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--some going to their rooms, thinking the day too short; others, too long-much too long.

The toilette of boys is an example for men, hastily completed, and never considered a moment longer than the accomplishment of it :Morland was ready before his brother, and was proceeding along the gallery towards the staircase, when Sally Biddikin, aware that her young master, as she still called him, (and loved to tell how she had nursed and fondled him,) was about to leave his home, peeped out of one of the bedchamber doors, to bid him good bye as he passed." And so you're going to leave your good father, Master Morland ?" said Sally, as he recognized her ; “ And when do

you go then ?”

“ To-morrow," answered Morland.

“ Bless us, to-morrow !” said Sally, looking down ; " then I shall not see you again, Master Morland: ” and suddenly, as if by some unaccountable impulse, she flung her arms around his neck, and kissed him with her rosy lips, and looked at him, and kissed him again. “Hea

ven bless you, my pretty boy!" said she, as if she had been really his mother : then instantly recollecting that he was no longer a child, but a grown handsome boy, she held in her arms, she turned as red as. scarlet, loosened her embrace, and ran away to hide herself in the chanıber from which she had come.

Morland was not a little disconcerted at this warm and unexpected farewell; and when he entered the drawing-room, his face was of quite as deep a hue as poor Sally's. Howbeit, he said not a word of this most maternal hug. Dinner was presently announced, and the company proceeded to the dining-room, where, after the dulness of the first course was over, the conversation became general and amusing. Lady Lovel was in a high flow of spirits, and the good style in which the sumptuous repast was served up, together with the exquisite wines, contributed to put the sportsmen in good humour, who were at first a little clouded with the baneful punctuality which caused them to arrive at table in time for cold fish and tepid soup. Lord Seemington had cropped his whiskers ; but he talked, trifled, and tattled as usual, till the party were of the Commons' opinion, “ that there was nothing in him.”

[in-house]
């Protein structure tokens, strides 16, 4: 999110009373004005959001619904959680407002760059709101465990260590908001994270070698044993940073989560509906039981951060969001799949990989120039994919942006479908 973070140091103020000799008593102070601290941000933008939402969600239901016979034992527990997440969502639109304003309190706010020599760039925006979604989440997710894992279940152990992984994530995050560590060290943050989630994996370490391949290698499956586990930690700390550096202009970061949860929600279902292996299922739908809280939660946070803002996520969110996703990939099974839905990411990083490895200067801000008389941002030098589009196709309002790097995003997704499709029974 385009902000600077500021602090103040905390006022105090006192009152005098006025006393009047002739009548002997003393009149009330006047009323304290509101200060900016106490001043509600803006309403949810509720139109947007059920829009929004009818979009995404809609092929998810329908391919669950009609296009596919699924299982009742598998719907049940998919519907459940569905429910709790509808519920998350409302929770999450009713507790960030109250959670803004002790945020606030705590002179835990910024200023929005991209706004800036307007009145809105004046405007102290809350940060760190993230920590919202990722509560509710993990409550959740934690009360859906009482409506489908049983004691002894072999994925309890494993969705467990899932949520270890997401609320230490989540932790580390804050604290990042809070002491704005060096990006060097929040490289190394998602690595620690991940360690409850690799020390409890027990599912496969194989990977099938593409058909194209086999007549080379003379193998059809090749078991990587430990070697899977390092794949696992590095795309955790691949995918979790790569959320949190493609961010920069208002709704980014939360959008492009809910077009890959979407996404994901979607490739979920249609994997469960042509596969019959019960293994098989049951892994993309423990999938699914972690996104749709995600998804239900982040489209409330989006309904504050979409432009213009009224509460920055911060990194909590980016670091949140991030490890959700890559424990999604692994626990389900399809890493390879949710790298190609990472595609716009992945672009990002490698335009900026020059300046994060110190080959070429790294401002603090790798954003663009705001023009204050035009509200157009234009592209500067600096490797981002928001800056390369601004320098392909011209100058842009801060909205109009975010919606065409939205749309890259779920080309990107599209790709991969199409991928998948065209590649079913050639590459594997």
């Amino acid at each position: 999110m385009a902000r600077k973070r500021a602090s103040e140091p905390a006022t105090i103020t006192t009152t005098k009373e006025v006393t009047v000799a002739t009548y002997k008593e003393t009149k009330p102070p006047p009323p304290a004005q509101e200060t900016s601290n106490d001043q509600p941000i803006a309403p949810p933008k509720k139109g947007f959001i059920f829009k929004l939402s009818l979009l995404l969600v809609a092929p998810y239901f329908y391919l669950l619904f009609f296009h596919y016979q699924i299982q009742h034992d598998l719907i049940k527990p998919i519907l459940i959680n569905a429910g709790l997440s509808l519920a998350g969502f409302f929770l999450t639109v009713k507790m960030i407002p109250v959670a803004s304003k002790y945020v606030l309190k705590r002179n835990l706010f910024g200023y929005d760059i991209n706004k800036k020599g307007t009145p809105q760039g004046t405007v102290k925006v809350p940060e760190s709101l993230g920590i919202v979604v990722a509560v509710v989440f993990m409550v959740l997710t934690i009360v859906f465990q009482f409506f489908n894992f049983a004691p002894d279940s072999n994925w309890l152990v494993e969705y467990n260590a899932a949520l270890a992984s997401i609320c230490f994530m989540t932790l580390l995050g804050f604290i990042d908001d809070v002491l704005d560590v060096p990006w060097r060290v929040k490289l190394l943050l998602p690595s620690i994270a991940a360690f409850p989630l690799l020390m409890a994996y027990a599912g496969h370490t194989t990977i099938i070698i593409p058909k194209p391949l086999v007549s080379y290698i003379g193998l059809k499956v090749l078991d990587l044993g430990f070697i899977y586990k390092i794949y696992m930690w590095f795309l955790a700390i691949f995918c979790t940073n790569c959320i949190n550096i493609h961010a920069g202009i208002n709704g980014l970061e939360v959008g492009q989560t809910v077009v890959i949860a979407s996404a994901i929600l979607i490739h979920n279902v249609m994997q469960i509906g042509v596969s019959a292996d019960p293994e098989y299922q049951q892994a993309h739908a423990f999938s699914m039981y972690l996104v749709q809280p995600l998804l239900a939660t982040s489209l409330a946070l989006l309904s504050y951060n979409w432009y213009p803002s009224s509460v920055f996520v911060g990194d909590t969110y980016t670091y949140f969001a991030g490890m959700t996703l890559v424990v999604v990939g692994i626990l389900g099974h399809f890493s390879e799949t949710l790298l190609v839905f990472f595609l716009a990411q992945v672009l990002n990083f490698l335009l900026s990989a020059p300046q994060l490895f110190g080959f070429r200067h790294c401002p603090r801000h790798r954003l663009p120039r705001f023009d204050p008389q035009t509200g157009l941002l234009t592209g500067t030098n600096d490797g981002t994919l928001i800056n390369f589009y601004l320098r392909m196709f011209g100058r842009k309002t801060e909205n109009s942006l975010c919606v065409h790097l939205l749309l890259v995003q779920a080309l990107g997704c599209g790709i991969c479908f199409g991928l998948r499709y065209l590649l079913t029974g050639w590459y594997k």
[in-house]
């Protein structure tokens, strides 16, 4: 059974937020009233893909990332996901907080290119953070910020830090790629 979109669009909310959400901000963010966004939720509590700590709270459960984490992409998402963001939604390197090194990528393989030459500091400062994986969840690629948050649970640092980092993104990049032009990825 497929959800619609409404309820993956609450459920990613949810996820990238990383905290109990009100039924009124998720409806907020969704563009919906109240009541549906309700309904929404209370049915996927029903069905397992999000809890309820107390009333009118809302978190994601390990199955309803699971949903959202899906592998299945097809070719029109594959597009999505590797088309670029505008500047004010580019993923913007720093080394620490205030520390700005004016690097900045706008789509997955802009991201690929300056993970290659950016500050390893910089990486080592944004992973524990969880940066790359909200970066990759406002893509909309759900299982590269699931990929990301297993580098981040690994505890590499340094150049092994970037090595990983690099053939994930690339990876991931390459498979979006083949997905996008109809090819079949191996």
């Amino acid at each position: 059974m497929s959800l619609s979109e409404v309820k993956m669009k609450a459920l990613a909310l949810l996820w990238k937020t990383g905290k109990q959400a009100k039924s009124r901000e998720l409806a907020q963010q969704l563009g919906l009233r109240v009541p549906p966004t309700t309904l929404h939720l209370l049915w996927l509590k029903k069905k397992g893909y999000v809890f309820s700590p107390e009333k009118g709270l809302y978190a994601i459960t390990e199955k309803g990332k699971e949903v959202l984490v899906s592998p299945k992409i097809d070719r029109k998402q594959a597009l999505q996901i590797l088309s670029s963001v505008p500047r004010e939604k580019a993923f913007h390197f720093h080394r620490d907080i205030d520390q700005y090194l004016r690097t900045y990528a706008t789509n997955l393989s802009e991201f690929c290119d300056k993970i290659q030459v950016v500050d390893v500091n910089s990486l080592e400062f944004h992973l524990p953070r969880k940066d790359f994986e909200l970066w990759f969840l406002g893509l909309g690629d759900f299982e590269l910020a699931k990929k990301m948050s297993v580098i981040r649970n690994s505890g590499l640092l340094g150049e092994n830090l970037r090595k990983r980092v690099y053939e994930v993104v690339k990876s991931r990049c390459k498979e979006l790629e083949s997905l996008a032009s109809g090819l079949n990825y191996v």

Perhaps there is not a more delightful sensation, or more rational pleasure, than that which is derived by a parent's observing the combined effect of education and common sense of his

progeny, and Mr. Dunstanville had that gratification on the present occasion. The evening passed most agreeably; and while the Dunstanvilles took leave, pleased with their visit, the party were loud in praise of the two fine boys; in which Lady Lovell cordially agreed, with the English qualifying remark of, but-except -however—it was a thousand pities that Mrs. Dunstanville, that poor, dear, departed creature, should so soon have ruined the fortune of so amiable a man, who now had but little to live on, and was obliged to be eternally cooped up in the country.

CHAPTER V.

Where'er I roam, whatever realins I see,
My heart, untravell’d, fondly turns to thee ,
Still to my brother turns, with ceaseless pain,
And drags at each remove a length'ning chain.

GOLDSMITH.

It is usual for those who are intended for

officers of the navy to leave their homes, at the age of thirteen,-a period of life at which most boys are glad to escape from Latin and Greek, to visit countries they have heard or read of, little dreaming that in some of his Majesty's ships they are likely to be pushed on in their learning, as well as their voyage, not under the influence of unpleasing calms, but by fresh breezes and occasional storms.

neces

directed to the minor branches of mathematics and nautical astronomy, which were sary in that profession, and the day of his departure being fixed, Mr. Dunstanville took that opportunity of calling with his boys on his neighbours.

They alighted at the mansion, and were presently ushered into a very handsome room, where Lady Lovel was seated on a sofa, with a table before her, interspersed with books, letters, &c. while her daughter and governess were engaged with drawing utensils near the window.

The meeting of the party was as courteous, friendly, and agreeable, as the every things and nothings of salutation could be supposed to make it: and when they were seated, Lady Lovel had not finished telling Mr. Dunstanville that it was an age since she had either seen or heard of him ; indeed, that he had been a perfect hermit, but a bad neighbour; and that she hoped this visit augured better for her.

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